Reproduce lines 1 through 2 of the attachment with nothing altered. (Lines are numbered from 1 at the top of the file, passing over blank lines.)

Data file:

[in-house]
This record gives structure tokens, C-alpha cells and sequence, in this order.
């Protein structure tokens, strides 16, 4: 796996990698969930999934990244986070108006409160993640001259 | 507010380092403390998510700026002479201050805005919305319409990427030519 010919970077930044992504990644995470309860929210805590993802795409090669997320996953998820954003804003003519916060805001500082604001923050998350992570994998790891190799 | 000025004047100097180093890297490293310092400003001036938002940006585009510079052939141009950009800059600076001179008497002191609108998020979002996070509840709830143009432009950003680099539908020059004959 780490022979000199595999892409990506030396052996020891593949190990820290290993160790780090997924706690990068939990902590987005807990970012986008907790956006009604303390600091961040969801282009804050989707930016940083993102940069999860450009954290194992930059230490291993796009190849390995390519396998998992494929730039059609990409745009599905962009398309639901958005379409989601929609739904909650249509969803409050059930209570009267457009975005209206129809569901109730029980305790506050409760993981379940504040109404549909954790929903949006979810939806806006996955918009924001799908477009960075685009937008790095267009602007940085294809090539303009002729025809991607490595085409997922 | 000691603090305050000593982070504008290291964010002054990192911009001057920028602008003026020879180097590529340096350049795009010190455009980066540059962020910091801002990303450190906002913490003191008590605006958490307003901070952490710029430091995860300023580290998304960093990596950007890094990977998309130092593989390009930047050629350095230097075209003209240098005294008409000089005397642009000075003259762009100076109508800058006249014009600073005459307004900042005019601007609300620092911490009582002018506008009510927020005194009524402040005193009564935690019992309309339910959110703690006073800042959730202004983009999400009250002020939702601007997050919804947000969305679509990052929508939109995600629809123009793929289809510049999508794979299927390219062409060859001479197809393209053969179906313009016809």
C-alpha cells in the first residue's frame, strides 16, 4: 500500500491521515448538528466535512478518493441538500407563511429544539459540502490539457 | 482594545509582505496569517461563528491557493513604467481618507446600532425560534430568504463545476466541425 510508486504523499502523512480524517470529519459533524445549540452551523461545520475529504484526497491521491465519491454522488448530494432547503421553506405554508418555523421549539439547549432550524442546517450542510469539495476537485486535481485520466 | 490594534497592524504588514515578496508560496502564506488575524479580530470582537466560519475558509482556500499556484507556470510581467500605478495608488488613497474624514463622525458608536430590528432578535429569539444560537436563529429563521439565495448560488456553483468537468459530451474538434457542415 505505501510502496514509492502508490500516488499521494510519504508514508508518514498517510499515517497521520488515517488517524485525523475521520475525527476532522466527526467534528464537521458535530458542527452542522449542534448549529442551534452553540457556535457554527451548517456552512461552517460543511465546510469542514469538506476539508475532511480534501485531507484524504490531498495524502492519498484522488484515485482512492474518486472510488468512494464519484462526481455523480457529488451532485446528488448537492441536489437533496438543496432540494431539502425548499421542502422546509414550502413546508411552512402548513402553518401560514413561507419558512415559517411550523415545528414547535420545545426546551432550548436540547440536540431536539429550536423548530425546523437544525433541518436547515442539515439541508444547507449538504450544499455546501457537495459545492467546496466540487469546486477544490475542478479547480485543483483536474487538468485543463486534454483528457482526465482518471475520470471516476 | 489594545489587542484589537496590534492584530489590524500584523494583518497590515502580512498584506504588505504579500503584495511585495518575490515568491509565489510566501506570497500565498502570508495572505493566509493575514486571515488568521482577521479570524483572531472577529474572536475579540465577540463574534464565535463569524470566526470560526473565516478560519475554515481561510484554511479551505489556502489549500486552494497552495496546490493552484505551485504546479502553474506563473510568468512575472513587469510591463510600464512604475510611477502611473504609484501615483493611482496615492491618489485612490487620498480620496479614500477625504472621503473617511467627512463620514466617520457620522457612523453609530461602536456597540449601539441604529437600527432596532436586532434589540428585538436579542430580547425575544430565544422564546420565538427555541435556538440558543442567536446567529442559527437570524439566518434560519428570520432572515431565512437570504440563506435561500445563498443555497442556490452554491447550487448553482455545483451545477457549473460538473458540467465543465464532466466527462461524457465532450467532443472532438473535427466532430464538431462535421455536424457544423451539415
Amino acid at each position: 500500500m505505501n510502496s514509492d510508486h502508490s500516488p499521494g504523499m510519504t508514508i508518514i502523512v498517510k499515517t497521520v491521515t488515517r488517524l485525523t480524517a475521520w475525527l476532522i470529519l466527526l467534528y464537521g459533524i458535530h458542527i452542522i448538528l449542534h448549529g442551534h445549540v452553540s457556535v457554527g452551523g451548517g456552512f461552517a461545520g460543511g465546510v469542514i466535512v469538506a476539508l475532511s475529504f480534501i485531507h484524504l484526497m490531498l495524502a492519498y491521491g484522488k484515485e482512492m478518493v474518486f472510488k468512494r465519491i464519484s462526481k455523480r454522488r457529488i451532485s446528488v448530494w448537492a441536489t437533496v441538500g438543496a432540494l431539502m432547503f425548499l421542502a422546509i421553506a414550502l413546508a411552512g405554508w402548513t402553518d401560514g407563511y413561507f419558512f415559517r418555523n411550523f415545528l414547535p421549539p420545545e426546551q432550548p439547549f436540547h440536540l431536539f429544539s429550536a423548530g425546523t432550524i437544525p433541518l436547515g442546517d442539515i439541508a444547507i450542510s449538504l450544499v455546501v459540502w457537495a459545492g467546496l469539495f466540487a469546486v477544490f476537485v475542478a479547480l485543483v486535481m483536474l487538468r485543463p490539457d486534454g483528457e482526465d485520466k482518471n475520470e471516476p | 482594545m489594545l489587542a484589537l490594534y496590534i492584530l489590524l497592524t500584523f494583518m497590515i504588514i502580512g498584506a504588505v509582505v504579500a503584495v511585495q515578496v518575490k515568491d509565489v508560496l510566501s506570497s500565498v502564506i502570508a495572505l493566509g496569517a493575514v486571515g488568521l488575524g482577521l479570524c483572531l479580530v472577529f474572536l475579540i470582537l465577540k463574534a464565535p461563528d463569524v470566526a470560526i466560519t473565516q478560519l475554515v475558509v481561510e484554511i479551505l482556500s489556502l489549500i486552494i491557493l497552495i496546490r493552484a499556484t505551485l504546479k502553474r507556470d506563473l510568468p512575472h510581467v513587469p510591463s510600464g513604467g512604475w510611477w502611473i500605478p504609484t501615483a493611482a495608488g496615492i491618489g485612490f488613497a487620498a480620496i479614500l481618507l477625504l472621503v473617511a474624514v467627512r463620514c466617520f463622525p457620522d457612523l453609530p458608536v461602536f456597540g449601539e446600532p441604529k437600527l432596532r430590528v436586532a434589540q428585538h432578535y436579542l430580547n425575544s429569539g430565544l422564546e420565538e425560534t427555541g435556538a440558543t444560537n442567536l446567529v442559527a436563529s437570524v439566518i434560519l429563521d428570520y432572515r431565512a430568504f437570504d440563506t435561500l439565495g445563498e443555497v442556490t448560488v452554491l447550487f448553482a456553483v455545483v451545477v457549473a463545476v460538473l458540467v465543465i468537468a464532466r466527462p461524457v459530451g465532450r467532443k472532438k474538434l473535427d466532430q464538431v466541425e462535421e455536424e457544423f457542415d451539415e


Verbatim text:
[in-house]
This record gives structure tokens, C-alpha cells and sequence, in this order.